SB 10

83(R) - 2013

Vote Recommendation

  • Neutral
  • Neutral
  • Negative
  • Neutral
  • Negative


Leticia Van de Putte

Bill Caption

Relating to employment, higher education, and state purchasing programs for veterans.

Fiscal Notes

No significant fiscal implication to the State is anticipated. No significant fiscal implication to units of local government is anticipated.

Bill Analysis

Summary: This legislation would give preferential hiring treatment in state agencies to veterans, surviving spouses of veterans if they have not remarried and the veteran was killed while on active duty, and orphans of veterans killed while on active duty. Agencies would be directed to give five extra test points to qualifying persons under this legislation in the event that a competitive examination is required for the position sought. This bill would entitle veterans to employment preference until 40% of employees in a state agency are veterans. Under this legislation 20% of prospective employees interviewed for a position would have to individuals eligible for veteran's employment preference. In certain circumstances, agencies would be required to hire an individual entitled to a veteran's employment preference without announcing the vacancy to others. Furthermore this legislation directs that “service-disabled veteran-owned businesses” be made eligible for the Community Rehabilitation Program.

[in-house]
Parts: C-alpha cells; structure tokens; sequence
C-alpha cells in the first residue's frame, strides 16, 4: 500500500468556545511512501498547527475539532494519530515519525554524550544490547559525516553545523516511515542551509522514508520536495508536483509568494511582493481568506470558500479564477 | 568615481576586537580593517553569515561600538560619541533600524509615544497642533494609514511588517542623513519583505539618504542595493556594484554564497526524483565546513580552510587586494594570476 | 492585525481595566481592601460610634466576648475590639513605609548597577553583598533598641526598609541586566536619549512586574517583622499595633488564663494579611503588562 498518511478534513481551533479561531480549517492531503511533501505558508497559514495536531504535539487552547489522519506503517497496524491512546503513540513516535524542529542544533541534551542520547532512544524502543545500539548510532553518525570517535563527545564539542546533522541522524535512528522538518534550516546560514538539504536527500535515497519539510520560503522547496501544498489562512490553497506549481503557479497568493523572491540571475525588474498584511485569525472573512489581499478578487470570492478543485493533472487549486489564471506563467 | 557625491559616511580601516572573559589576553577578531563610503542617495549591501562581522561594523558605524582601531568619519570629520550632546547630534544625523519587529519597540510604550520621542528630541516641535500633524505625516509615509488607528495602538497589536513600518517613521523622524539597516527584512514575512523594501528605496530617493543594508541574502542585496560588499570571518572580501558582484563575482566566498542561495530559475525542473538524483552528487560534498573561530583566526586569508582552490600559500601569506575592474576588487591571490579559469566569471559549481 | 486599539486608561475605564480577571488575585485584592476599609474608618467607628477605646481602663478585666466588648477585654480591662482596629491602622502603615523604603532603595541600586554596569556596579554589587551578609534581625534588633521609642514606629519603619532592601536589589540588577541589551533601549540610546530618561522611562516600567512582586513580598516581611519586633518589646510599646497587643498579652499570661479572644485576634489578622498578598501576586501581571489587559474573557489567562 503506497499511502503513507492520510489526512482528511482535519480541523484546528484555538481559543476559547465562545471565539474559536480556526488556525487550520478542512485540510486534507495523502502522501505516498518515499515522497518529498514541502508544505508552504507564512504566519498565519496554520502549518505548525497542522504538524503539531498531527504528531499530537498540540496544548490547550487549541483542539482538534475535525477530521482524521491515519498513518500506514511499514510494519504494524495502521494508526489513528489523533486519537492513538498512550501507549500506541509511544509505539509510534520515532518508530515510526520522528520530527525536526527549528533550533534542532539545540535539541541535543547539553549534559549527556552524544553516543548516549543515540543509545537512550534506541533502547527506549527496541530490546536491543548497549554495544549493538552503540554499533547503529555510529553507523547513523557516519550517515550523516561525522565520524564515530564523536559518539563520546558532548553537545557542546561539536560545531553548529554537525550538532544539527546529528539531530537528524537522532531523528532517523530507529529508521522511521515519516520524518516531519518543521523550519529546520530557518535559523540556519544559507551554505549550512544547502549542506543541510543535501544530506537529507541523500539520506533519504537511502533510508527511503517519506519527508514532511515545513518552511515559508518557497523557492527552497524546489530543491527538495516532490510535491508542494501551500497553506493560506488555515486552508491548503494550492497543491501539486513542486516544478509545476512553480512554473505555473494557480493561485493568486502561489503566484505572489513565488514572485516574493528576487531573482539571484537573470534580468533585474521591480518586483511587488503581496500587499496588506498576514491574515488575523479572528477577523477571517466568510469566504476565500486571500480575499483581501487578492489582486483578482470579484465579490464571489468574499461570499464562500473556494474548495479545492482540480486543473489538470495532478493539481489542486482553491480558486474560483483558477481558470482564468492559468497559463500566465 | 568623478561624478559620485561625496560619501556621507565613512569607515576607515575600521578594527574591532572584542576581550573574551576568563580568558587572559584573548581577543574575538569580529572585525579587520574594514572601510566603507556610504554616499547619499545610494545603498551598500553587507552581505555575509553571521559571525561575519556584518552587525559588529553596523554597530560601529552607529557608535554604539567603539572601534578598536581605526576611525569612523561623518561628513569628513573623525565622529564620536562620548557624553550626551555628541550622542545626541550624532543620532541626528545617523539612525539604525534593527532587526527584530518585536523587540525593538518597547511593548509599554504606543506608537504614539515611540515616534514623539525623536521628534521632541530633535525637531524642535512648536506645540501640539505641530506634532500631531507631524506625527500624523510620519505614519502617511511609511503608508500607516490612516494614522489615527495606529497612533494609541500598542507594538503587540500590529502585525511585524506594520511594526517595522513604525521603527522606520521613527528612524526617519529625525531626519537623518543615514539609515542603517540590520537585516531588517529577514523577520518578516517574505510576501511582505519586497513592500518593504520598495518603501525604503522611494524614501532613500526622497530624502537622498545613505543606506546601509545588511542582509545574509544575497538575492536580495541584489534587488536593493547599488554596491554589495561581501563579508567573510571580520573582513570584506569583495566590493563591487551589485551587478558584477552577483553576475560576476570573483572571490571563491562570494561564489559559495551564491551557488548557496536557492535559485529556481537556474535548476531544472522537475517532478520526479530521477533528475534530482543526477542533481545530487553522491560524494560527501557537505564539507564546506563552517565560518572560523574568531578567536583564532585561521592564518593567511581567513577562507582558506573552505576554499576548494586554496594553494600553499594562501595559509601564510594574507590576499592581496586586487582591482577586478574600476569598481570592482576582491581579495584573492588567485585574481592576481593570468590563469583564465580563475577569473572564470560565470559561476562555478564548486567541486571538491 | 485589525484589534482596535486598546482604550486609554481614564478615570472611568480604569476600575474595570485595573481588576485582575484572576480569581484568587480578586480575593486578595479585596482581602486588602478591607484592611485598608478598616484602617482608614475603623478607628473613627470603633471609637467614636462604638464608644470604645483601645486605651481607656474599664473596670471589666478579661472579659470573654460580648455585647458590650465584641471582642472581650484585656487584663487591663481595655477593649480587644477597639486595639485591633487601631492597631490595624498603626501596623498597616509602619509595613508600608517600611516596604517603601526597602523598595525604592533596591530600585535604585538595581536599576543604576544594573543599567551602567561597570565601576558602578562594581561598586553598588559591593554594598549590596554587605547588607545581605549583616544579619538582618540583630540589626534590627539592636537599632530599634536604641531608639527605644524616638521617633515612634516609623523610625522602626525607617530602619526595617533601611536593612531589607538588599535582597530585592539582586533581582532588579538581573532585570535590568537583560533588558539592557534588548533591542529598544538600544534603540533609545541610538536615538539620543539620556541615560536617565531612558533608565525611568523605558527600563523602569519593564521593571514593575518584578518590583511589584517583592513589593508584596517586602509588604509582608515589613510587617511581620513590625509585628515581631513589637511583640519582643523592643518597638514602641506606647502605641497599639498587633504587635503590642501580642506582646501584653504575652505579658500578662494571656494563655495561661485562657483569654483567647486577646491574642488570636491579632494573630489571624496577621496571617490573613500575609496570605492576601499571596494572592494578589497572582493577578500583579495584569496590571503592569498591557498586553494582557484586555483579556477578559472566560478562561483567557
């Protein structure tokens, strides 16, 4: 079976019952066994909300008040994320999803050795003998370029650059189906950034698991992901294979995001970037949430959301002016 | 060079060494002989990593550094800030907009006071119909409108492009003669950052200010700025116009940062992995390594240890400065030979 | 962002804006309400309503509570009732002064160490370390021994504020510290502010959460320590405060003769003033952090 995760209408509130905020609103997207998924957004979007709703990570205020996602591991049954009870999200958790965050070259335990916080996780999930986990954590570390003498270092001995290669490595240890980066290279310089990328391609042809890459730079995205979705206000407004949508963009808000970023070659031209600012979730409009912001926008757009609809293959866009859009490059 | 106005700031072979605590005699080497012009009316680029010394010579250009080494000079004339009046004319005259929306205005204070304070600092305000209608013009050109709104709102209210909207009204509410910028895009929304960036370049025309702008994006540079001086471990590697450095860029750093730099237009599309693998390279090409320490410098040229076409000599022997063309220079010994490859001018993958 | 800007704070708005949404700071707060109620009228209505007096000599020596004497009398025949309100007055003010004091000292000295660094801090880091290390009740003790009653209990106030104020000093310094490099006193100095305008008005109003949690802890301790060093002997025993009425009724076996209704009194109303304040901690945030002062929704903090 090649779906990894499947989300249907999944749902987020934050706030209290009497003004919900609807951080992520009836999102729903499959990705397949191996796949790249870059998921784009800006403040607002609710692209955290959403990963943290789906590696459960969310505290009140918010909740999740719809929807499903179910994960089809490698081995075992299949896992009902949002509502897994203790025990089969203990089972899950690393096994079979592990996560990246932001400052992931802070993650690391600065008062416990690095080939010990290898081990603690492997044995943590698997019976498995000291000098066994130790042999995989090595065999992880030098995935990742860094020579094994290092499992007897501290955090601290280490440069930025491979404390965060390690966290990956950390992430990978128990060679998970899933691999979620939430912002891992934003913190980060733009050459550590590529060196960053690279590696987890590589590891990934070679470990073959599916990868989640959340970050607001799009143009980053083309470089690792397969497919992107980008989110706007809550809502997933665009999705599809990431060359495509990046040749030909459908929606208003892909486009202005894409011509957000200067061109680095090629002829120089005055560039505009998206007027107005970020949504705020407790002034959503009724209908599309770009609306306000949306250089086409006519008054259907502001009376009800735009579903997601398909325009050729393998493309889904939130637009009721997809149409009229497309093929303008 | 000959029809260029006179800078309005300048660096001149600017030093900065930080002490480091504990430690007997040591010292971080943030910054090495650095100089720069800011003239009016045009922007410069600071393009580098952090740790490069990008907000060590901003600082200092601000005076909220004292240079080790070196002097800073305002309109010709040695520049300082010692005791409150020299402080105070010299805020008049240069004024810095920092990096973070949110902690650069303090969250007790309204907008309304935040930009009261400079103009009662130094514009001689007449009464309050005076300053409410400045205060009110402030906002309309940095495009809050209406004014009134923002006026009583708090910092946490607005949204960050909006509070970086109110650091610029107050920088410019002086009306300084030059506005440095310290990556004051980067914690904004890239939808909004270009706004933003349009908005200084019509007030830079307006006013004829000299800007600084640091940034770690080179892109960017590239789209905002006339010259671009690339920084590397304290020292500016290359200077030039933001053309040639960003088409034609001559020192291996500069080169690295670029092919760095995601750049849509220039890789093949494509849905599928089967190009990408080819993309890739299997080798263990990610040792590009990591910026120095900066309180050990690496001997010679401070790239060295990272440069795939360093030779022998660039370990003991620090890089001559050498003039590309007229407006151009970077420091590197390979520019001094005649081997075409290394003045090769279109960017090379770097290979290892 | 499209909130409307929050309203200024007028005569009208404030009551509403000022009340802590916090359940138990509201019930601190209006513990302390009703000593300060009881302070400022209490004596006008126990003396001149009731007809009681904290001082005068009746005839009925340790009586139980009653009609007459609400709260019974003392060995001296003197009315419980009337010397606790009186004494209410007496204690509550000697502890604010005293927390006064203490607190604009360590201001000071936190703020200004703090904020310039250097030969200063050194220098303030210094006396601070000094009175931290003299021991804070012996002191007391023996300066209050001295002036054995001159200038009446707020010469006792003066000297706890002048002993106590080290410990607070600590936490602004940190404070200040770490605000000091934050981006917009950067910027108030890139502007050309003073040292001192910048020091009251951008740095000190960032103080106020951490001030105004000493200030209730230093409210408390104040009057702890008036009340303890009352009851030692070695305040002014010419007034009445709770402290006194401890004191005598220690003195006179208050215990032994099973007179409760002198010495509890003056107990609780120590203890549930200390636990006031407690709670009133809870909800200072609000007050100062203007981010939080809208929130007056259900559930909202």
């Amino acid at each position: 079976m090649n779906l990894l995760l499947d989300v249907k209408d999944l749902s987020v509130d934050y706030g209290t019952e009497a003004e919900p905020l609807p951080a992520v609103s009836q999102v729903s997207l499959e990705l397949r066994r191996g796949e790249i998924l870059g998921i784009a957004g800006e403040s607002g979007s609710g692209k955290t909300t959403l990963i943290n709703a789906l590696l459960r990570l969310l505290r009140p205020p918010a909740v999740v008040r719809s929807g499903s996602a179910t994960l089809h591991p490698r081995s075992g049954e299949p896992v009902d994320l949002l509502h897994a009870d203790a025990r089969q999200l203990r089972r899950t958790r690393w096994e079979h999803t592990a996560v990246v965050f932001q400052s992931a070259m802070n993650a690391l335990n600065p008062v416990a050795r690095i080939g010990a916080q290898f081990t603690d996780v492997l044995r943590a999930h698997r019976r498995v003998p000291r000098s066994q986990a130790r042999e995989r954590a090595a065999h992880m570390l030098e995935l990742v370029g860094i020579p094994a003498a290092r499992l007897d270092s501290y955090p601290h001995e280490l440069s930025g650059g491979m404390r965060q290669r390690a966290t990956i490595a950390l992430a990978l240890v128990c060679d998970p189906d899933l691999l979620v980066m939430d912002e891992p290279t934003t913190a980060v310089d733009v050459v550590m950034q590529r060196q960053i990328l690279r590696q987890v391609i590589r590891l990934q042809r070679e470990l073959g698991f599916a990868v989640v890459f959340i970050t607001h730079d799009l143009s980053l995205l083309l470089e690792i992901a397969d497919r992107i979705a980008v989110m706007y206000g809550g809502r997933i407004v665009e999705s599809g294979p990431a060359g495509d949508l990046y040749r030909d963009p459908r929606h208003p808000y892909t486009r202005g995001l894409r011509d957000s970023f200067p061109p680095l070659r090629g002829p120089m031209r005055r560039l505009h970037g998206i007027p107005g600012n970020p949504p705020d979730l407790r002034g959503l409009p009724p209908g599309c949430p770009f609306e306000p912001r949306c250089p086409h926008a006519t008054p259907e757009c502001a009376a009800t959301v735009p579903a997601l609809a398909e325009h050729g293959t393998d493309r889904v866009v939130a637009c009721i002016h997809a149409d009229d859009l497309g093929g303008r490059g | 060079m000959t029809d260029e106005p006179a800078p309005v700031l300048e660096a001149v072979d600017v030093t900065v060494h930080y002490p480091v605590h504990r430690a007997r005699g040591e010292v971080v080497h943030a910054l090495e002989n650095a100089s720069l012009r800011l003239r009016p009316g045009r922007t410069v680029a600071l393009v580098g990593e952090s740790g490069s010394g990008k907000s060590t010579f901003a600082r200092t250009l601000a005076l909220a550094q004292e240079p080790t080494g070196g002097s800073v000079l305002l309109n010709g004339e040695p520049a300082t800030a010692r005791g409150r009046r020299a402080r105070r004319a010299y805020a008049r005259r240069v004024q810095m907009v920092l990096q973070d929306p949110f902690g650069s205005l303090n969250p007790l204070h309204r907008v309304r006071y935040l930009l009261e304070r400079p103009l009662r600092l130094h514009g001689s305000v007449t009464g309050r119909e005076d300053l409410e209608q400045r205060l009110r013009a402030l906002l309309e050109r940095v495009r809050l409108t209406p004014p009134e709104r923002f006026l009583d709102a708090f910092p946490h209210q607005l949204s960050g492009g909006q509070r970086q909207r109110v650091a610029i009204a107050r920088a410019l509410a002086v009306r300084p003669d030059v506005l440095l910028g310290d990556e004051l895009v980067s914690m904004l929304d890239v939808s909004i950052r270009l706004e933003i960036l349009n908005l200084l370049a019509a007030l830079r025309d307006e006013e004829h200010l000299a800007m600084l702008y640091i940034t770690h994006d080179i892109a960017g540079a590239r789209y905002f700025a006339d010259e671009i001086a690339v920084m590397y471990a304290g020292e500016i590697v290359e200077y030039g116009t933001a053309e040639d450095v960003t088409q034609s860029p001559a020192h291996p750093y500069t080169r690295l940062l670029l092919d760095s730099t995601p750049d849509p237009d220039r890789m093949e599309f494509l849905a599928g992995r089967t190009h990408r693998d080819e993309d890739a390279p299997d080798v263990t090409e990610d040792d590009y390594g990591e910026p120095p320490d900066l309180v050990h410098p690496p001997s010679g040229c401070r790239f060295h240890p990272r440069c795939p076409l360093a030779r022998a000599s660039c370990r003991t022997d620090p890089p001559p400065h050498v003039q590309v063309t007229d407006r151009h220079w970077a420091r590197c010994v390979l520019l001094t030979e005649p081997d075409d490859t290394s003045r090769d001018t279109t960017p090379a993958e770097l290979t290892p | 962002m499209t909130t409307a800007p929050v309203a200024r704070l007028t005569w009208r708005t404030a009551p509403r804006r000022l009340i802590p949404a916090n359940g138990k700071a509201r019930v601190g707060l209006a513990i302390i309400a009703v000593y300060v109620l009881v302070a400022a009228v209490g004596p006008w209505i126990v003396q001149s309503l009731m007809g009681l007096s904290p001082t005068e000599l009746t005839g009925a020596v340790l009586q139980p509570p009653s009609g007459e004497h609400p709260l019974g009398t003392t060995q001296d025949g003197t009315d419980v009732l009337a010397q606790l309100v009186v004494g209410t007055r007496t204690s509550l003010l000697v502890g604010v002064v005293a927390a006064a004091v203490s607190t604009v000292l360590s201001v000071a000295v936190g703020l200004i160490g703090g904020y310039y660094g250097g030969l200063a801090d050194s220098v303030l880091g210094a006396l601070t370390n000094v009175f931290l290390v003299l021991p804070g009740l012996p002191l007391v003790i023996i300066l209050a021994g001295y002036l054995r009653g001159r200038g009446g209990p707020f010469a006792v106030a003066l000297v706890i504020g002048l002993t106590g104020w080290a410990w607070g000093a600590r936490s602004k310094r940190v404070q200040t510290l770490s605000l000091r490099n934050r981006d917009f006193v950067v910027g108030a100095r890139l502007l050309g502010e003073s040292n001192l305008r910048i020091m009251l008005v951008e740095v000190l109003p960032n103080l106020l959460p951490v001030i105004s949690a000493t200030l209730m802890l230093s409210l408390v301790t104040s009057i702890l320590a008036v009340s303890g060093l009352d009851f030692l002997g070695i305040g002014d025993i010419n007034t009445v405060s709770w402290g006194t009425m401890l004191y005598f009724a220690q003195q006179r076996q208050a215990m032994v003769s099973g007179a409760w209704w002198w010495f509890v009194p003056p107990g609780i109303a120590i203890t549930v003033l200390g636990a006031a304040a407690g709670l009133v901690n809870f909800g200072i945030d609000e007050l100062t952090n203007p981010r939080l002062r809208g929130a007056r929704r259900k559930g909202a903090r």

Analysis: This bill would greatly expand employment entitlements to people who may be less qualified than other applicants based on their veteran status or their relationship to a veteran who was killed while on active duty.  This would even require agencies to give the veteran’s employment preference until 40 percent of agency employees are veterans when only about 13% of adults in America are actually veterans. This vast expansion of veteran’s employment preference would unfairly disadvantage more qualified people from being hired for state positions. Texas should appropriately honor veterans and surviving spouses and children. Discriminating against qualified job applicants is not the way to do that. We oppose SB 10.